Calculating confidence intervals in R is a handy trick to have in your toolbox of statistical operations. A confidence interval essentially allows you to estimate about where a true probability is based on sample probabilities. The confidence interval function in R makes inferential statistics a breeze. We’re going to walk through how to calculate confidence interval in R. There are a couple of ways this problem can be presented to us….

#### Calculate Confidence Interval in R – Normal Distribution

Given the parameters of the distribution, generate the confidence interval. In this situation, we’re basically using r like an error interval calculator… Using the 95 percent confidence interval function, we will now create the R code for a confidence interval. What does a 95 percent confidence interval mean? Essentially, a calculating a 95 percent confidence interval in R means that we are 95 percent sure that the true probability falls within the confidence interval range that we create.

```
# Calculate Confidence Interval in R for Normal Distribution
# Confidence Interval Statistics
# Assume mean of 12
# Standard deviation of 3
# Sample size of 30
# 95 percent confidence interval so tails are .925
> center <- 12
> stddev <- 3
> n <- 30
> error <- qnorm(0.975)*stddev/sqrt(n)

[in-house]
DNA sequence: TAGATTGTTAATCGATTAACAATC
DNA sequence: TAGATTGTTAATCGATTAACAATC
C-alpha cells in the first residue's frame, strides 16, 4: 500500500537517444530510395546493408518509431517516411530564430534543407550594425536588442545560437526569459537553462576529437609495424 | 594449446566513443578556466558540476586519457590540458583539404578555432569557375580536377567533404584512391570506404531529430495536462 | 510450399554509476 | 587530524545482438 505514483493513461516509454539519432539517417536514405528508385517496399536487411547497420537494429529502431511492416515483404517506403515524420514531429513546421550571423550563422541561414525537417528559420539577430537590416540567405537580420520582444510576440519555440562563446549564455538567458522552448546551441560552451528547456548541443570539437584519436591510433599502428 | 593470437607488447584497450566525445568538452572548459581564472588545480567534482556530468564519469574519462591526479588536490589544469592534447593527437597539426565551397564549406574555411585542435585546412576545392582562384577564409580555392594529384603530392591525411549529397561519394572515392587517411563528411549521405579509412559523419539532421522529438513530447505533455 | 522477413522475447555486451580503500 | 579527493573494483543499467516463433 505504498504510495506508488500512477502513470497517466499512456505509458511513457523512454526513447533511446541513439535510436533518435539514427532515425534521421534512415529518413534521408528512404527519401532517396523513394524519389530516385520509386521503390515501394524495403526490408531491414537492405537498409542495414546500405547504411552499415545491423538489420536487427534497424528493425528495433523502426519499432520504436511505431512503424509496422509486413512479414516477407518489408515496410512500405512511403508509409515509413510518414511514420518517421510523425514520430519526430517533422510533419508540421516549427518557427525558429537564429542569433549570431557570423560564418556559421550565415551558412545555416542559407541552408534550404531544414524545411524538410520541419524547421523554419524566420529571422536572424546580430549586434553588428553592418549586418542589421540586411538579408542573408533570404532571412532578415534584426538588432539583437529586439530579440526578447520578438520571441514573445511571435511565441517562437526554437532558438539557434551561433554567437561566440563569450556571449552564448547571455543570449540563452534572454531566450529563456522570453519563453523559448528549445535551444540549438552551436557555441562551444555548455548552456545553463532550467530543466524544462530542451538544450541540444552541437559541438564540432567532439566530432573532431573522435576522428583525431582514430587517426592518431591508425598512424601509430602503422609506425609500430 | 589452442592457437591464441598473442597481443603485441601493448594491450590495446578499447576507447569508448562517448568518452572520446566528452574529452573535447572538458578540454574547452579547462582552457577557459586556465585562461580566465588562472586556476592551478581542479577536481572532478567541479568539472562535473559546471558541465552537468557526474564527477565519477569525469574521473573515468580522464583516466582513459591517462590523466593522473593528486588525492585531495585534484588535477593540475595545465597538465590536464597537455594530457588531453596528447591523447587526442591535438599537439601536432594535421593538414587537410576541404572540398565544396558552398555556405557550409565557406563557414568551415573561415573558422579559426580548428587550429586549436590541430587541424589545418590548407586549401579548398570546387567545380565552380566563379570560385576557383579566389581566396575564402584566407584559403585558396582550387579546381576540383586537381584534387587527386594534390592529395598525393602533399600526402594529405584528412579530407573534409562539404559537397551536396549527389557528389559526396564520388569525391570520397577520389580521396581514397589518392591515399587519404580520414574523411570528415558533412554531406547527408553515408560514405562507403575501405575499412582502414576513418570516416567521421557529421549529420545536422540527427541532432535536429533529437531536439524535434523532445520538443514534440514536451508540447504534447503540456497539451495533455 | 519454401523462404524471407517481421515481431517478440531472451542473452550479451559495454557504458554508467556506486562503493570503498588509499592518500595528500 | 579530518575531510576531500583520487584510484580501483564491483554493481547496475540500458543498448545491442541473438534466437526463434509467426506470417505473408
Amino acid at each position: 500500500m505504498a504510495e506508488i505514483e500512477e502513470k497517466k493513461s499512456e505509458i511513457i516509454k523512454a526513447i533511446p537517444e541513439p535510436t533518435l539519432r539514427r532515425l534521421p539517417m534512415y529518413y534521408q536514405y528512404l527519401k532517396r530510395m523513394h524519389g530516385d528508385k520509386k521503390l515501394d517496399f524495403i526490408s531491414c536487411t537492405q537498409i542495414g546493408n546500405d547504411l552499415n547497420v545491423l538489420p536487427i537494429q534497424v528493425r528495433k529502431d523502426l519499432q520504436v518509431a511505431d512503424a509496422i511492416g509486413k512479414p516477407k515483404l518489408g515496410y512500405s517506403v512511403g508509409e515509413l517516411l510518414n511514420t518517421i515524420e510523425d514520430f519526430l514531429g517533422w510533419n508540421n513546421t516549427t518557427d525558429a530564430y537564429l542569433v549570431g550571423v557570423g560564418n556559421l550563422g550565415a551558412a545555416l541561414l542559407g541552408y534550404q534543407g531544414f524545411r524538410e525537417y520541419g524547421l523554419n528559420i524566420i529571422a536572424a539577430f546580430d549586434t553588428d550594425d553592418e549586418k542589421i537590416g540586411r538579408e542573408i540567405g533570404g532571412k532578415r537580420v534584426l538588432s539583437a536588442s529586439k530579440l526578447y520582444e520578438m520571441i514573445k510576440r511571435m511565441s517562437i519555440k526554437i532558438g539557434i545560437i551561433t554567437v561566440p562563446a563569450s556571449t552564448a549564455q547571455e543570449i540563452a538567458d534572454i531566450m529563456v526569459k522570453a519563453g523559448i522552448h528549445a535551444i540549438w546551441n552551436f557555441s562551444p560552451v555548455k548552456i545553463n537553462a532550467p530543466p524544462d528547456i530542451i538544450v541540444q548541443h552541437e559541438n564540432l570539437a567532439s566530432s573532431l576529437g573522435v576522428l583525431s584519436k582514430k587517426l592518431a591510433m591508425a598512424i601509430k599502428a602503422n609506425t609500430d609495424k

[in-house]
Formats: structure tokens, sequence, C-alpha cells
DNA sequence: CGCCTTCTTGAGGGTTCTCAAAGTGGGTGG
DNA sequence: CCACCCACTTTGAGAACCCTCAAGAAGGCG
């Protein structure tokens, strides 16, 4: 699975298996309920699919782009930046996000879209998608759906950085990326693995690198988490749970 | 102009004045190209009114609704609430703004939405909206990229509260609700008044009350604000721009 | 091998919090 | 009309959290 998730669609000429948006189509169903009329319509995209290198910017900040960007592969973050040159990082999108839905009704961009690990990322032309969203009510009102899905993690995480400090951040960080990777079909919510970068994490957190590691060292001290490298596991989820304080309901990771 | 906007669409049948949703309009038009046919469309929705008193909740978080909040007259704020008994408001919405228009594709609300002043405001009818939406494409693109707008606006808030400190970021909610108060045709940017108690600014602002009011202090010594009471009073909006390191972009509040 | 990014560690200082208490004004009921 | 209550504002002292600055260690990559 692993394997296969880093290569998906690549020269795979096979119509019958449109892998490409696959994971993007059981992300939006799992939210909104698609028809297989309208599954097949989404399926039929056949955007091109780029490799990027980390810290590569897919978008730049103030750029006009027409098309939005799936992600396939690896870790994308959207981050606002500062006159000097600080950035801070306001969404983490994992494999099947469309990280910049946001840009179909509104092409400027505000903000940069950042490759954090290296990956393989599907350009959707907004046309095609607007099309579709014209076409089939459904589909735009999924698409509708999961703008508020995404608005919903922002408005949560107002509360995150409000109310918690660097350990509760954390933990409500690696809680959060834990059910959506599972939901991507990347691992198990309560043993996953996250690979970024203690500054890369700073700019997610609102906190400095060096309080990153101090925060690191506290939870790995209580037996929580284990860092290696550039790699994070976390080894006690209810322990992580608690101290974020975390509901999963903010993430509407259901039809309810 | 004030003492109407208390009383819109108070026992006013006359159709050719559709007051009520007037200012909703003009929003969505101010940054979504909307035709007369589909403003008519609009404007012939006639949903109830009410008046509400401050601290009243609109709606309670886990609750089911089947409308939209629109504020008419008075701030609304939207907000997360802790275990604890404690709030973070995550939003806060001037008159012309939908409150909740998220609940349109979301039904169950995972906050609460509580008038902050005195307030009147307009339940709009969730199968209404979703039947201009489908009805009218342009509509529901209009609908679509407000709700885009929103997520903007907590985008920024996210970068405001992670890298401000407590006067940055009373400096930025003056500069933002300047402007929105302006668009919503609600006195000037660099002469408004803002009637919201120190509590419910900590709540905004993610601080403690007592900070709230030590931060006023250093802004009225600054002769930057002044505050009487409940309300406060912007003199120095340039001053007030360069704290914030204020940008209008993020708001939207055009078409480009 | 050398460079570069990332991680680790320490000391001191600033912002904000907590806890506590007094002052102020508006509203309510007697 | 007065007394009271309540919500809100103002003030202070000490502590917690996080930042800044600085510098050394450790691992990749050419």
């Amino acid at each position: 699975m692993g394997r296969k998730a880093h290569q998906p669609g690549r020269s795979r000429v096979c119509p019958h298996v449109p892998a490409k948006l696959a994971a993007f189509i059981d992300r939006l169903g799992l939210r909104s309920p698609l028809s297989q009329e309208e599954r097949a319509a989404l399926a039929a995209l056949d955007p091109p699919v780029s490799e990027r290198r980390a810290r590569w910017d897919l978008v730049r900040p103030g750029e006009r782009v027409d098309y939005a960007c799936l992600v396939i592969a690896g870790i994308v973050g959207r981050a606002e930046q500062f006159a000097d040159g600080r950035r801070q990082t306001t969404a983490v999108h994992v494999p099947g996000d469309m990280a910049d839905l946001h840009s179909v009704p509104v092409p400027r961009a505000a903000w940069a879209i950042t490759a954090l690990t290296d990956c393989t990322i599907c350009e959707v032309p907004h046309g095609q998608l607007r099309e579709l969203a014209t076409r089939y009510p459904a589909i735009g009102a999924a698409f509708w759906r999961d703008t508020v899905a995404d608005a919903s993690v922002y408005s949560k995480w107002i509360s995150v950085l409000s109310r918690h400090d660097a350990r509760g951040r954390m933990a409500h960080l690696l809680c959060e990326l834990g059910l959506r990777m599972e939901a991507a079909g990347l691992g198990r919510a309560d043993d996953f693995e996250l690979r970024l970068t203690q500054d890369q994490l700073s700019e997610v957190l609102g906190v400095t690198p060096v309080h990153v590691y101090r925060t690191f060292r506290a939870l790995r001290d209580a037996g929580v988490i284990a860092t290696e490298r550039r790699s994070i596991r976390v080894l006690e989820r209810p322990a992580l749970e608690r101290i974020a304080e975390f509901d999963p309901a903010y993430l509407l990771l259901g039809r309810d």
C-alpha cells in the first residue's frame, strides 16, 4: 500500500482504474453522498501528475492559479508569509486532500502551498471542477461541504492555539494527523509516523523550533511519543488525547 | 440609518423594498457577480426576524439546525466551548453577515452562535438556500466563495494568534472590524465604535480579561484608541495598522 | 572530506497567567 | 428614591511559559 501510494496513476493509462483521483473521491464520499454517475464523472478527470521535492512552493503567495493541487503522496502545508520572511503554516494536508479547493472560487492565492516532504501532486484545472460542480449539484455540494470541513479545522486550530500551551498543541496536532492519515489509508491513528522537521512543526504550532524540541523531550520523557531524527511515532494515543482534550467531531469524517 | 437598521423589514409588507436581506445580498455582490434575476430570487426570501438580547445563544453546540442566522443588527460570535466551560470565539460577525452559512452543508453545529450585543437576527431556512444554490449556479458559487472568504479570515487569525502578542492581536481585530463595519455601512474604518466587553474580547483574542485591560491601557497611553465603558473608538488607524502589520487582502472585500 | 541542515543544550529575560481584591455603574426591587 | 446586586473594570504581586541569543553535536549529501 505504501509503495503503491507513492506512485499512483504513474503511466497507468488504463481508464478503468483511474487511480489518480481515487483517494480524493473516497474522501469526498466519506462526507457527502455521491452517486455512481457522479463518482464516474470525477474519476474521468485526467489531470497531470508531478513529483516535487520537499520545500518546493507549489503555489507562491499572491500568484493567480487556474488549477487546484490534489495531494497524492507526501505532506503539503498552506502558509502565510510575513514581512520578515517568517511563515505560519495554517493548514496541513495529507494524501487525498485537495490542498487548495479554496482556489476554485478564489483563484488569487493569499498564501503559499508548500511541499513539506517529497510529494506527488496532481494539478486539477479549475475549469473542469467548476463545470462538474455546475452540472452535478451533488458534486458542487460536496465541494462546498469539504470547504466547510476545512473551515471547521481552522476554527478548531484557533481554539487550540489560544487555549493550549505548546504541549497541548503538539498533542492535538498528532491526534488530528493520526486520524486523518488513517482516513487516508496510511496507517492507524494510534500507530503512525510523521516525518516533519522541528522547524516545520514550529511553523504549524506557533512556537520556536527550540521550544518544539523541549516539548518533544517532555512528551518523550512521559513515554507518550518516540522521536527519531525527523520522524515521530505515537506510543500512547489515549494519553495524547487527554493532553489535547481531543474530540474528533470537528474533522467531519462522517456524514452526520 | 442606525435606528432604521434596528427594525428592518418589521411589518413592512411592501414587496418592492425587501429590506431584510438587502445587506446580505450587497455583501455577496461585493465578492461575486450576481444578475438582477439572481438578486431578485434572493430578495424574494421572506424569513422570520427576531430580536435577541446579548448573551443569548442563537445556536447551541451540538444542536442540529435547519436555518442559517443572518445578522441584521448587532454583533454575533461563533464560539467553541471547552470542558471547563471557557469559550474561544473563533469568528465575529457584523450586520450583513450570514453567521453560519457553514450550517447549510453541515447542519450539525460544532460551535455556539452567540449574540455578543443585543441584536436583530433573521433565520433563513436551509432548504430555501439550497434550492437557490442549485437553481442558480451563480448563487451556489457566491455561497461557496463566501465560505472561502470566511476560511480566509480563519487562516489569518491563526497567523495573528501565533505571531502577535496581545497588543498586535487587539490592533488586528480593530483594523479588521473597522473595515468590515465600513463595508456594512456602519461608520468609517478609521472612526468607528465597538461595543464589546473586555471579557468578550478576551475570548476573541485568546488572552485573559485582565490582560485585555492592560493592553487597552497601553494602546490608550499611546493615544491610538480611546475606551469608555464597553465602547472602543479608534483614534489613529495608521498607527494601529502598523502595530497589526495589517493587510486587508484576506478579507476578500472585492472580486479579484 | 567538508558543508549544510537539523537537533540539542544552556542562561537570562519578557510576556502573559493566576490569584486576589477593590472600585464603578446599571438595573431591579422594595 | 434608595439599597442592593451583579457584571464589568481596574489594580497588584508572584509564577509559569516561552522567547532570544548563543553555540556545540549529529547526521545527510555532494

> error
[1] 1.073516
> lower_bound <- center - error
> lower_bound
[1] 10.92648
> upper_bound <- center + error
> upper_bound
[1] 13.07352
```

Thus the range in this case is between 10.9 and 13.1 (rounding outwards).

#### Calculate Confidence Interval in R – t Distribution

For experiments run with smaller sample sizes it is generally inappropriate to use the normal distribution. Student’s t distribution is the correct choice for this environment. A t confidence interval is slightly different from a normal or percentile confidence interval in R. When creating a confidence interval using a t table or t distribution, you help to eliminate some of the variability in your data by using a slightly different base distribution.

R can support this by substituting the qt function for the qnorm function, as demonstrated below…. assume we are working with a sample size of 15. You will need to tell the qt function the degrees of freedom as a parameter (should be n-1).

```
# Calculate Confidence Interval in R for t Distribution
# t test confidence interval
# Assume mean of 12
# Standard deviation of 3
# Sample size of 15
# 95% confidence interval so tails are .925
> center <- 12
> stddev <- 3
> n <- 30
> error <- qt(0.975, df=n-1)*stddev/sqrt(n)
> error
[1] 1.661345
> lower_bound <- center - error
> lower_bound
[1] 10.33866
> upper_bound <- center + error
> upper_bound
[1] 13.66134
```

As expected, the confidence interval widens… But why calculate a larger confidence interval? Larger confidence intervals increase the chances of capturing the true proportion, so you can feel more confident that you know what that true proportion is. These confidence interval techniques can be applied to find the confidence interval of a mean in R, calculate confidence interval from a p value, or even compute a confidence interval for variance in R.

Related Materials

- Find the mean in R
- Calculate Standard Error in R
- Calculate Standard Deviation in R
- Calculate Variance in R
- Calculate Skewness in R
- Calculate Kurtosis in R
- Calculate Confidence Interval in R
- Using a Chi Square Test in R
- Power analysis in R
- Percentile in R
- Quartile in R